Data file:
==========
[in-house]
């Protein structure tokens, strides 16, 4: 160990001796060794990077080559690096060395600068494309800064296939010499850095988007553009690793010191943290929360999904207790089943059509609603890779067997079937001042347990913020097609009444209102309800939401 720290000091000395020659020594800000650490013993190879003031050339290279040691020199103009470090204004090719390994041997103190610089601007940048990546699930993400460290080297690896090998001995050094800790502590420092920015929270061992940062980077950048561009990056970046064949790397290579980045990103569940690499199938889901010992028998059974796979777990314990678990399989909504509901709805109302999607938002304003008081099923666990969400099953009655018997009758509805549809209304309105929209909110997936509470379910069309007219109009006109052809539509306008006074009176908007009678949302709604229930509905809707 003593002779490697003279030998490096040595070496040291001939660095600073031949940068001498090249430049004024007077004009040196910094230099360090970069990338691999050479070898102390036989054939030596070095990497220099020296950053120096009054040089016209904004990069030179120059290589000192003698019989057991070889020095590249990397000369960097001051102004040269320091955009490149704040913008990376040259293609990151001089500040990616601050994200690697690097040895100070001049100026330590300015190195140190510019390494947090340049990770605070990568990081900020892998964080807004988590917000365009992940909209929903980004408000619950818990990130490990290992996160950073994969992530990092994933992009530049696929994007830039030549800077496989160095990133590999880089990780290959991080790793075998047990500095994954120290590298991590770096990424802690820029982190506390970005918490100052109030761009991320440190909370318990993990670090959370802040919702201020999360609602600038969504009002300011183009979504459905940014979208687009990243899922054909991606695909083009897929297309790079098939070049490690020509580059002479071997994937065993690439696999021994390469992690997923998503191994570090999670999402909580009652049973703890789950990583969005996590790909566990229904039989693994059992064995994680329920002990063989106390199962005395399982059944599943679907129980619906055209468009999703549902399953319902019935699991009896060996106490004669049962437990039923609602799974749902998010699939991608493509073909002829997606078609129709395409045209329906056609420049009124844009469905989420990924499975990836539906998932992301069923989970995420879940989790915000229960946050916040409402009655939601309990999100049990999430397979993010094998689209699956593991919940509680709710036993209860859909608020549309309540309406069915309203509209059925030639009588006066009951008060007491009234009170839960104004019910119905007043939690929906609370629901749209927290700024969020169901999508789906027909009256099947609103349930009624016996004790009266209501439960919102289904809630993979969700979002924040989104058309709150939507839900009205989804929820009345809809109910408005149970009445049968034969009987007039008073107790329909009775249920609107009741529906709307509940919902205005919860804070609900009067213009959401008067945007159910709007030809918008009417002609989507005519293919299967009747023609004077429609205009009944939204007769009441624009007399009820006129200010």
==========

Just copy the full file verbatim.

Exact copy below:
[in-house]
């Protein structure tokens, strides 16, 4: 160990001796060794990077080559690096060395600068494309800064296939010499850095988007553009690793010191943290929360999904207790089943059509609603890779067997079937001042347990913020097609009444209102309800939401 720290000091000395020659020594800000650490013993190879003031050339290279040691020199103009470090204004090719390994041997103190610089601007940048990546699930993400460290080297690896090998001995050094800790502590420092920015929270061992940062980077950048561009990056970046064949790397290579980045990103569940690499199938889901010992028998059974796979777990314990678990399989909504509901709805109302999607938002304003008081099923666990969400099953009655018997009758509805549809209304309105929209909110997936509470379910069309007219109009006109052809539509306008006074009176908007009678949302709604229930509905809707 003593002779490697003279030998490096040595070496040291001939660095600073031949940068001498090249430049004024007077004009040196910094230099360090970069990338691999050479070898102390036989054939030596070095990497220099020296950053120096009054040089016209904004990069030179120059290589000192003698019989057991070889020095590249990397000369960097001051102004040269320091955009490149704040913008990376040259293609990151001089500040990616601050994200690697690097040895100070001049100026330590300015190195140190510019390494947090340049990770605070990568990081900020892998964080807004988590917000365009992940909209929903980004408000619950818990990130490990290992996160950073994969992530990092994933992009530049696929994007830039030549800077496989160095990133590999880089990780290959991080790793075998047990500095994954120290590298991590770096990424802690820029982190506390970005918490100052109030761009991320440190909370318990993990670090959370802040919702201020999360609602600038969504009002300011183009979504459905940014979208687009990243899922054909991606695909083009897929297309790079098939070049490690020509580059002479071997994937065993690439696999021994390469992690997923998503191994570090999670999402909580009652049973703890789950990583969005996590790909566990229904039989693994059992064995994680329920002990063989106390199962005395399982059944599943679907129980619906055209468009999703549902399953319902019935699991009896060996106490004669049962437990039923609602799974749902998010699939991608493509073909002829997606078609129709395409045209329906056609420049009124844009469905989420990924499975990836539906998932992301069923989970995420879940989790915000229960946050916040409402009655939601309990999100049990999430397979993010094998689209699956593991919940509680709710036993209860859909608020549309309540309406069915309203509209059925030639009588006066009951008060007491009234009170839960104004019910119905007043939690929906609370629901749209927290700024969020169901999508789906027909009256099947609103349930009624016996004790009266209501439960919102289904809630993979969700979002924040989104058309709150939507839900009205989804929820009345809809109910408005149970009445049968034969009987007039008073107790329909009775249920609107009741529906709307509940919902205005919860804070609900009067213009959401008067945007159910709007030809918008009417002609989507005519293919299967009747023609004077429609205009009944939204007769009441624009007399009820006129200010």